Those involved in the looting of billions from Eskom must be arrested, charged and have their assets frozen or confiscated, the Congress of SA Trade Unions (Cosatu) told Parliament on Wednesday.
Cosatu’s parliamentary head Matthew Parks told MPs the trade union federation had been shocked over Eskom’s "missing billions".
In the second week of public hearings on government's draft Integrated Resource Plan (IRP), which sets out the country’s future electricity mix until 2030, Parks told the Energy Portfolio Committee that Cosatu had thought the IRP would take the public into its confidence on Eskom's state capture and looting and explain how billions had disappeared.
But there had been very little action by government to recover the stolen billions and the audit on Eskom had not gone far enough, in Cosatu's view.
Parks said the IRP must be revised to include a "serious business model that would stabilise and save Eskom".
It must also present a clear and sustainable business model for Eskom and plans on how to recover the stolen money.
Cosatu called for assurance that proposals to retrench between 17 000 ad 30 000 Eskom staff would not happen.
"If there is a need to reduce the head count, then management vacancies can be frozen," Parks said.
Cosatu believed municipalities that owed Eskom for electricity must pay up. While he understood that price hikes made electricity unaffordable for some communities, there could not be a situation where some paid, while others did not.
Regarding renewable energy, Parks said there should be renegotiation with independent power producers running wind and solar to reduce the price at which Eskom had to buy electricity from them.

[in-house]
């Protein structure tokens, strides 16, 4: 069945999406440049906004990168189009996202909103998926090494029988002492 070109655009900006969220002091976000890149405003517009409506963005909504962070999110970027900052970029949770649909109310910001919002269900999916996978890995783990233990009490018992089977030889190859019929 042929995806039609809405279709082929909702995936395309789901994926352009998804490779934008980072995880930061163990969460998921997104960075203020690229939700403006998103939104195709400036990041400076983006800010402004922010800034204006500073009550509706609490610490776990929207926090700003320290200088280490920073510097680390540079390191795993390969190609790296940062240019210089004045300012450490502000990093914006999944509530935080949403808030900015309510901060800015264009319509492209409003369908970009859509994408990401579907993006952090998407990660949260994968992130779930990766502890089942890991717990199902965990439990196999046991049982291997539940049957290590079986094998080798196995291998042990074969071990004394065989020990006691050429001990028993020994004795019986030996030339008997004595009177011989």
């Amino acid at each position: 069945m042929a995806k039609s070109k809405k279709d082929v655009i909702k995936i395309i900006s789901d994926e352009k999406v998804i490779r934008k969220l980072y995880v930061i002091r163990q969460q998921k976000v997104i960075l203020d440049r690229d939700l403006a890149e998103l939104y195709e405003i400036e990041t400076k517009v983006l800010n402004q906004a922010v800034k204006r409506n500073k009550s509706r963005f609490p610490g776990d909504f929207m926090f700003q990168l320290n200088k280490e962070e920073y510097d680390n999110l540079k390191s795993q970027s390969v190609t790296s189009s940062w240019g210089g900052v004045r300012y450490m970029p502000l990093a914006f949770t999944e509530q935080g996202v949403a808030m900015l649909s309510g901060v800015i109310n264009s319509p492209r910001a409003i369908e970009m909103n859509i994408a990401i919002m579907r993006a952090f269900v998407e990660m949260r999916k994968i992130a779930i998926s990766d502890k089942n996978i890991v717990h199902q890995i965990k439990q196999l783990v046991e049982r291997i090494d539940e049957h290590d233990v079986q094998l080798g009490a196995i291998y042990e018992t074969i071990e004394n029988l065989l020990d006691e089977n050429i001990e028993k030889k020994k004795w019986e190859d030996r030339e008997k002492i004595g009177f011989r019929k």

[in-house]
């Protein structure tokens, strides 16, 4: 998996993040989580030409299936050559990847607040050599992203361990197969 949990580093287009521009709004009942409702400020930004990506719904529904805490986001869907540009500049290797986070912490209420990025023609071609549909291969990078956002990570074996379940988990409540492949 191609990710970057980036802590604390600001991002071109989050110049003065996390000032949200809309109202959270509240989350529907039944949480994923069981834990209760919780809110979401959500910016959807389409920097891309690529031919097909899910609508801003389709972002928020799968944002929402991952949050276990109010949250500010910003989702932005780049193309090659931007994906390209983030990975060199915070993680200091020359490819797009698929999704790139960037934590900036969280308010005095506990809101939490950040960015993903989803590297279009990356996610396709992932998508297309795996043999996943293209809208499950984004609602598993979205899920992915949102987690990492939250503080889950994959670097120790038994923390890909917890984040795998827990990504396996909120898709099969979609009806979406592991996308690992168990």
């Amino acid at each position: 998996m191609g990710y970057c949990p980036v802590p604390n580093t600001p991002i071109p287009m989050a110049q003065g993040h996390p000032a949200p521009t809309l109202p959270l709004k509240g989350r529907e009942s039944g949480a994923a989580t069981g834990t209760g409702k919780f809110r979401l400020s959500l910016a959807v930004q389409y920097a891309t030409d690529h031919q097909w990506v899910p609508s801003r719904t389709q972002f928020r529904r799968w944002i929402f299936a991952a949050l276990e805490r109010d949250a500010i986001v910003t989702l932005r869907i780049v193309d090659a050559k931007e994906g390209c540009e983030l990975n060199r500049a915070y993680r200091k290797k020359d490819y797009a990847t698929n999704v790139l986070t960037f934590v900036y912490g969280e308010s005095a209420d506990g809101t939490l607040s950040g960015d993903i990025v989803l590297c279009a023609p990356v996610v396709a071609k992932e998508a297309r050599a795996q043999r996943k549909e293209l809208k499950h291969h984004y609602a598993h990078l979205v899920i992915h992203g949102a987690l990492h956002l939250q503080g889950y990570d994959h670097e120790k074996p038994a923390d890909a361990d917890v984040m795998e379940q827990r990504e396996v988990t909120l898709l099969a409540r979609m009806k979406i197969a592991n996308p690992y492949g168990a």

There must be a requirement that all renewable technology be manufactured locally.
Parks said in the face of global climate change and the transition away from coal, Cosatu wanted a plan for a just transition designed to protect coal workers and coal-mining towns.
"There is a need to reskill workers, to build new factories for solar panels in those towns. There is specific funding available to reskill workers," Parks said.
Solar energy had created 27 000 jobs in the Northern Cape.
"There is a need for massive investment in green job opportunities."
The draft IRP was silent on the nuclear deal with Russia. Cosatu hoped this silence meant that the nuclear proposal was buried and off the table.
Cosatu believed that, if SA went the way of nuclear energy, it would be "committing economic suicide".
In the following submission, Leon Louw of the Free Market Foundation said the IRP should bring back nuclear energy, because "nuclear is the future".
"Nuclear is the cheapest and to exclude it from the mix is highly reckless," Louw said.
He said everyone loved to cite the Fukushima nuclear disaster in Japan as a sign that the technology was not safe.
"But Fukushima was not a nuclear disaster, it was a nuclear triumph."
No one had died as a result of Fukushima, and the effect on the surrounding marine life had been only a few mutations.
Louw said the IRP was flawed because renewable energy had not been fully costed.
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